Friday, February 13, 2009

Foreign financial crises - job loss abroad

There was an interesting international news article in the New York Times yesterday about the droves of foreign workers leaving Dubai, which, like many other countries, is in the midst of an economic depression. Abandoning their cars and mortgaged houses, these unemployed or underemployed workers have been fleeing the country to escape from their massive, criminal debt that they have no way to pay off.

First, as a caveat and bit of a personal story: this article highlights how lucky I feel to have stable employment. In my last semester at law school when I was planning to practice in Michigan, I started applying to hundreds of jobs. Each job, hundreds of other highly qualified candidates would apply as well (I am not exaggerating these numbers - after a while, the whole process became too defeating to continue). I soon realized that with many law students and seasoned attorneys in the same predicament, I would be better off looking in a jurisdictions where my skills would be a unique asset. I applied for a job in Istanbul and here I am, while many of my classmates struggle, nine months after graduation, to find a job. In a way, my flight was from Michigan, where my being a native English, US-trained, jobless just-graduated-law-student would never set me apart from the hundreds of others vying for the same job.

But this article raises unique questions and challenges that I have little experience with for the expatriate employee. How deep are your ties to a country? How deep is your debt? It also highlights one of the benefits (and more unethical aspects) of expatriate living: sometimes, it’s easier to just cut and run and go back home, or somewhere else, than dealing with the impacts of your financial woes. This is obviously not to advocate that, but is certainly how many have reacted to the deepening global financial crisis.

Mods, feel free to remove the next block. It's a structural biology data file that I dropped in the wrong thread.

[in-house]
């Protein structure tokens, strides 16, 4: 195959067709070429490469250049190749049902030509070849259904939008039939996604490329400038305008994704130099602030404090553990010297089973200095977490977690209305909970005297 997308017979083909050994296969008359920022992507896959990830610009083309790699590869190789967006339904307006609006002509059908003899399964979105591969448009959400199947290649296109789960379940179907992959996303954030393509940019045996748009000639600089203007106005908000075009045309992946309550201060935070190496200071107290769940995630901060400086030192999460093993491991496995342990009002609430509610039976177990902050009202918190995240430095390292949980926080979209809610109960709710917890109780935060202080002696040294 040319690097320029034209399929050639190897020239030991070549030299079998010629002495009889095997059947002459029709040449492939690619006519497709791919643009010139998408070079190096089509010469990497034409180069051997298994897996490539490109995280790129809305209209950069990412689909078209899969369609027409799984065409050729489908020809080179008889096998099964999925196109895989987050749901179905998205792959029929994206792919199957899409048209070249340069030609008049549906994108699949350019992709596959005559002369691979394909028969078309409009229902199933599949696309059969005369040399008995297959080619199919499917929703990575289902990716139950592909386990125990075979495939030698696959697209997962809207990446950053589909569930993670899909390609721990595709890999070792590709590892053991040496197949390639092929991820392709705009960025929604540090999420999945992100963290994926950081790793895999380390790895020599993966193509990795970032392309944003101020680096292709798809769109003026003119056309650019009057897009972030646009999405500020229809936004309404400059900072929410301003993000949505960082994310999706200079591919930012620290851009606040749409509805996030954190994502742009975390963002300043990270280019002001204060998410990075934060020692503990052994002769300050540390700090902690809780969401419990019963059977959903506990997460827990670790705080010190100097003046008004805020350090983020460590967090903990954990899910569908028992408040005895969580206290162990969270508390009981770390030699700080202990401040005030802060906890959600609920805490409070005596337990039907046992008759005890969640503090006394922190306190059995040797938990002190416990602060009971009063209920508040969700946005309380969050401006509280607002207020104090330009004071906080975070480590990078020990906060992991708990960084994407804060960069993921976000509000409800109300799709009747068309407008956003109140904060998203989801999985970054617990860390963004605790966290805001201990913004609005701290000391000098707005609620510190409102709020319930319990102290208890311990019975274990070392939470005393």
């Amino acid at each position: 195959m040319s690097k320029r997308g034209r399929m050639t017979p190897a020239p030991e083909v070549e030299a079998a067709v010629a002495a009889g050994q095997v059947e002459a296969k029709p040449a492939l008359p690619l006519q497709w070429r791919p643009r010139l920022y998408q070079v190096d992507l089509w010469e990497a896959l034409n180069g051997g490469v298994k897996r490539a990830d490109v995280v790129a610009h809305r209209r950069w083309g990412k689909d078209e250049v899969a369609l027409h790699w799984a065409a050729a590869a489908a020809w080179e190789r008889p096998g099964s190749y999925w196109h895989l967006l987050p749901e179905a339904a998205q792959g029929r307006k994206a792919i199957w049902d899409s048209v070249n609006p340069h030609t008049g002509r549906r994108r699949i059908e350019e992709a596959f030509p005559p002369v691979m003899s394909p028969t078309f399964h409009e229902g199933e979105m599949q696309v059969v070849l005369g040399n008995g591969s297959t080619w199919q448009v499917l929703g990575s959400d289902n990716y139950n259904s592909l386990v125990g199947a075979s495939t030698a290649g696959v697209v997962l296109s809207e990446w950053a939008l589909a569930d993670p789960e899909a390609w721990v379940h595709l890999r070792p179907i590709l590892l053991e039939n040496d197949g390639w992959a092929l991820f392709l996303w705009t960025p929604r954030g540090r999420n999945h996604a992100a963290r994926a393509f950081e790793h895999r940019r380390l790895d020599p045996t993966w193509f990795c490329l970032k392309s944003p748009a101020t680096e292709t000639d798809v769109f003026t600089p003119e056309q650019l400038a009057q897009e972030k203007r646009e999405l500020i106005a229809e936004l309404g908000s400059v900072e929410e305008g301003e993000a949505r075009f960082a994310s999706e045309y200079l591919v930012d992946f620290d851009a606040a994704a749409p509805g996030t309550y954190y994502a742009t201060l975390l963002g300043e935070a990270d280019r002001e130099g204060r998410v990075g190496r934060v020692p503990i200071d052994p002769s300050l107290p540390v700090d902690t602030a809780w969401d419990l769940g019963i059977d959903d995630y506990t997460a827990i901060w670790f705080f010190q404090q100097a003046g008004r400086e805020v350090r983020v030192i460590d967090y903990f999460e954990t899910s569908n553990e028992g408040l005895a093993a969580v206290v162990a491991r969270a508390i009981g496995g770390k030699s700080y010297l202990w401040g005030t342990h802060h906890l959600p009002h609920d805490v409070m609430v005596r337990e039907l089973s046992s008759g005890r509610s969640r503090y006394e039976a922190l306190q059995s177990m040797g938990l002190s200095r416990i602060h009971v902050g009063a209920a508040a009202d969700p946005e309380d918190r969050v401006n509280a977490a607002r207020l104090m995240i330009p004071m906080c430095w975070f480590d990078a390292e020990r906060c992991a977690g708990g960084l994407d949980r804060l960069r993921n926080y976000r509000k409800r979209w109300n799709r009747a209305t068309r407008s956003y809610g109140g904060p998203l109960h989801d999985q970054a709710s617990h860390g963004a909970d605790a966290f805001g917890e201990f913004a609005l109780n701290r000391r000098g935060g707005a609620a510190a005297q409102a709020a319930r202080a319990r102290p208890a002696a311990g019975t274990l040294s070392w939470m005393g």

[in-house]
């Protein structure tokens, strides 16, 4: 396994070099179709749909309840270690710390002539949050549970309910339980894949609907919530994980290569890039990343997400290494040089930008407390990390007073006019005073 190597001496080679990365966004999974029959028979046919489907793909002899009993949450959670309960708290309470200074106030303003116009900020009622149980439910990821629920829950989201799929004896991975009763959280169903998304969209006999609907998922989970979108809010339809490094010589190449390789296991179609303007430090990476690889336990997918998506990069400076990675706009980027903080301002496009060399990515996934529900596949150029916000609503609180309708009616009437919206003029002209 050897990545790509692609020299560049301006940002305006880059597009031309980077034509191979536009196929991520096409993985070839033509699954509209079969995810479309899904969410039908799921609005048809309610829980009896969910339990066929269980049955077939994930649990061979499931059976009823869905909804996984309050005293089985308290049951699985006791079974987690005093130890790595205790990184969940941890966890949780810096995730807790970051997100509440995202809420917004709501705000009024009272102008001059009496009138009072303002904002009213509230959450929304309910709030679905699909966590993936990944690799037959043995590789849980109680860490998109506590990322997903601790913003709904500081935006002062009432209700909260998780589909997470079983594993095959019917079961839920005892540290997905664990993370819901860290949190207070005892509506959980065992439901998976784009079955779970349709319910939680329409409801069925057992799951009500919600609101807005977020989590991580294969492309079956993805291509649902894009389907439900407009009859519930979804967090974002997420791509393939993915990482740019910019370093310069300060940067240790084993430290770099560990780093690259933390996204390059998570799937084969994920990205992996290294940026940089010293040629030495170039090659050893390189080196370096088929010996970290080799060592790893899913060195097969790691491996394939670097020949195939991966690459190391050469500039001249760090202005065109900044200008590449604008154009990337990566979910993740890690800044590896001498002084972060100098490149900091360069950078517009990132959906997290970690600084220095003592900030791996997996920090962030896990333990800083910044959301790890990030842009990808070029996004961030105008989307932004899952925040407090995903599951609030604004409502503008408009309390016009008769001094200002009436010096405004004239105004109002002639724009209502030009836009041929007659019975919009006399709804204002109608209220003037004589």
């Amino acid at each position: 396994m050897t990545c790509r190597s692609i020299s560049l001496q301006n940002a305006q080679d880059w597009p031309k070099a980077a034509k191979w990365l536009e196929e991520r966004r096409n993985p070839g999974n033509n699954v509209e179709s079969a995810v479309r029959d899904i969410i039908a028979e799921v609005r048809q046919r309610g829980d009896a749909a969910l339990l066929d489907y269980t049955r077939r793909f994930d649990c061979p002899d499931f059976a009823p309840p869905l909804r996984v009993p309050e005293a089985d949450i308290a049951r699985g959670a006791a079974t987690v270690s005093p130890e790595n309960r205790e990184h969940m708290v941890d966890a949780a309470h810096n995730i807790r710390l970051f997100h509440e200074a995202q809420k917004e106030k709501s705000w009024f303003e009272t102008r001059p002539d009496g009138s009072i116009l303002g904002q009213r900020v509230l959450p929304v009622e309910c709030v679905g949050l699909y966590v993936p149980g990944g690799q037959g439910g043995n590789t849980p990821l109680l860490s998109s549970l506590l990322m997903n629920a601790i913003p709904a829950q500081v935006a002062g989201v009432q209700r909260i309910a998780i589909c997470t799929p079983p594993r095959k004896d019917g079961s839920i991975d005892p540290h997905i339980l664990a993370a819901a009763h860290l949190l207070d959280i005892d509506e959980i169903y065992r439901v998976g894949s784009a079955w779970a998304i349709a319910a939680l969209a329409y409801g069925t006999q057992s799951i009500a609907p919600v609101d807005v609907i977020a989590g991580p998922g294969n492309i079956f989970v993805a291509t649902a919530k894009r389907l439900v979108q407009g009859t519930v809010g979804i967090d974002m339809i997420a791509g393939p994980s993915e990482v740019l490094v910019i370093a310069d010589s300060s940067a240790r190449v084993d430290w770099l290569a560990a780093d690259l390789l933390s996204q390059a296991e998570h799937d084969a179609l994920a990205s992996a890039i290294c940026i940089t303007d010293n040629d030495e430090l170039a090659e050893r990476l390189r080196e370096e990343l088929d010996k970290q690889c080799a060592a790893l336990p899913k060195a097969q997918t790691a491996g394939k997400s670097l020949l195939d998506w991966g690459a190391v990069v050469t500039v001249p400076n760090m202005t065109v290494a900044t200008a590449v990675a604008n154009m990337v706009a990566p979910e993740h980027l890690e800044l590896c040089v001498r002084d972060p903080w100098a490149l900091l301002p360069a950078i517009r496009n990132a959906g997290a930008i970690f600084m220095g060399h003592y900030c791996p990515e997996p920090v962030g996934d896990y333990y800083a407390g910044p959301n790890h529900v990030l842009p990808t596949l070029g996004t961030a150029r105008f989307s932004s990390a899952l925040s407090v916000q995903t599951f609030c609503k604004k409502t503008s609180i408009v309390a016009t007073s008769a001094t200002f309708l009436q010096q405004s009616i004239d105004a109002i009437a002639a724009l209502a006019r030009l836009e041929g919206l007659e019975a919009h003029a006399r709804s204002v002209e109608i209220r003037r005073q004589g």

If you are thinking of taking on debt in a foreign country, do you know the debtors’ laws? In Dubai, for instance, failure to pay bills is punishable by jail. I’m not planning on acquiring any large debt like a mortgage or house payment any time soon, but this really does highlight the need to speak to a qualified, educated individual before taking on any sort of major debt in the country. I would never have guessed not paying bills could land me in jail, and I would hate to have to face the book-it or be-booked dilemma that many in Dubai are now facing.

Finally, it also, of course, highlights the need to have an adequate financial cushion to help ride out the bad times. This is something that I myself am still working on, thinking that problems like this will never happen to me. It’s easy for me to think my job is secure; I could go anywhere. And, though the people in this story were in the wrong place at the wrong time, hopefully other workers, foreign or domestic, can learn from their unfortunate stories. I've always planned to build up a safety net sometime in the 'future', but articles like this drive home that future should be now.

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